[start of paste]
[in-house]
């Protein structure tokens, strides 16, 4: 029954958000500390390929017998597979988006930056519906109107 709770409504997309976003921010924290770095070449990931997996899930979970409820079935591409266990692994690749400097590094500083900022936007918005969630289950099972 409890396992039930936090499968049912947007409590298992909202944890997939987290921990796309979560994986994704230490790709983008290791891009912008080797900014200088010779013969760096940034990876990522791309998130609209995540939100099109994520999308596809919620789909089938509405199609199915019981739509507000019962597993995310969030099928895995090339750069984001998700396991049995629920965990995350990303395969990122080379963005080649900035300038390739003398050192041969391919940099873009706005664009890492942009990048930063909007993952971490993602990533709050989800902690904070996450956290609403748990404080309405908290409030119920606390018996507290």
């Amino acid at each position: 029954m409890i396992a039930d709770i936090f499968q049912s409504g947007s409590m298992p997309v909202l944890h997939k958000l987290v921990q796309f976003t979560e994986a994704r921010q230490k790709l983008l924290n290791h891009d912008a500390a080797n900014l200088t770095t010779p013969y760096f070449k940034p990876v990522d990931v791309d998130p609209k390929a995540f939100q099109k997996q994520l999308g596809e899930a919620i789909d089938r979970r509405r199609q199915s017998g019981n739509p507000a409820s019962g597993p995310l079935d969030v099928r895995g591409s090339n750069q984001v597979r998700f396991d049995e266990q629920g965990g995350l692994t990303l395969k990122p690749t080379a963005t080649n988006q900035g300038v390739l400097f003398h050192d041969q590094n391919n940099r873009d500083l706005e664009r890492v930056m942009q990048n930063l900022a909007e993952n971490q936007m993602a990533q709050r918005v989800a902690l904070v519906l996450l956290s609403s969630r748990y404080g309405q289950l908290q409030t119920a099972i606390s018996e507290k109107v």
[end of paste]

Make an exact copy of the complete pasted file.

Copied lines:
[in-house]
């Protein structure tokens, strides 16, 4: 029954958000500390390929017998597979988006930056519906109107 709770409504997309976003921010924290770095070449990931997996899930979970409820079935591409266990692994690749400097590094500083900022936007918005969630289950099972 409890396992039930936090499968049912947007409590298992909202944890997939987290921990796309979560994986994704230490790709983008290791891009912008080797900014200088010779013969760096940034990876990522791309998130609209995540939100099109994520999308596809919620789909089938509405199609199915019981739509507000019962597993995310969030099928895995090339750069984001998700396991049995629920965990995350990303395969990122080379963005080649900035300038390739003398050192041969391919940099873009706005664009890492942009990048930063909007993952971490993602990533709050989800902690904070996450956290609403748990404080309405908290409030119920606390018996507290």
């Amino acid at each position: 029954m409890i396992a039930d709770i936090f499968q049912s409504g947007s409590m298992p997309v909202l944890h997939k958000l987290v921990q796309f976003t979560e994986a994704r921010q230490k790709l983008l924290n290791h891009d912008a500390a080797n900014l200088t770095t010779p013969y760096f070449k940034p990876v990522d990931v791309d998130p609209k390929a995540f939100q099109k997996q994520l999308g596809e899930a919620i789909d089938r979970r509405r199609q199915s017998g019981n739509p507000a409820s019962g597993p995310l079935d969030v099928r895995g591409s090339n750069q984001v597979r998700f396991d049995e266990q629920g965990g995350l692994t990303l395969k990122p690749t080379a963005t080649n988006q900035g300038v390739l400097f003398h050192d041969q590094n391919n940099r873009d500083l706005e664009r890492v930056m942009q990048n930063l900022a909007e993952n971490q936007m993602a990533q709050r918005v989800a902690l904070v519906l996450l956290s609403s969630r748990y404080g309405q289950l908290q409030t119920a099972i606390s018996e507290k109107v």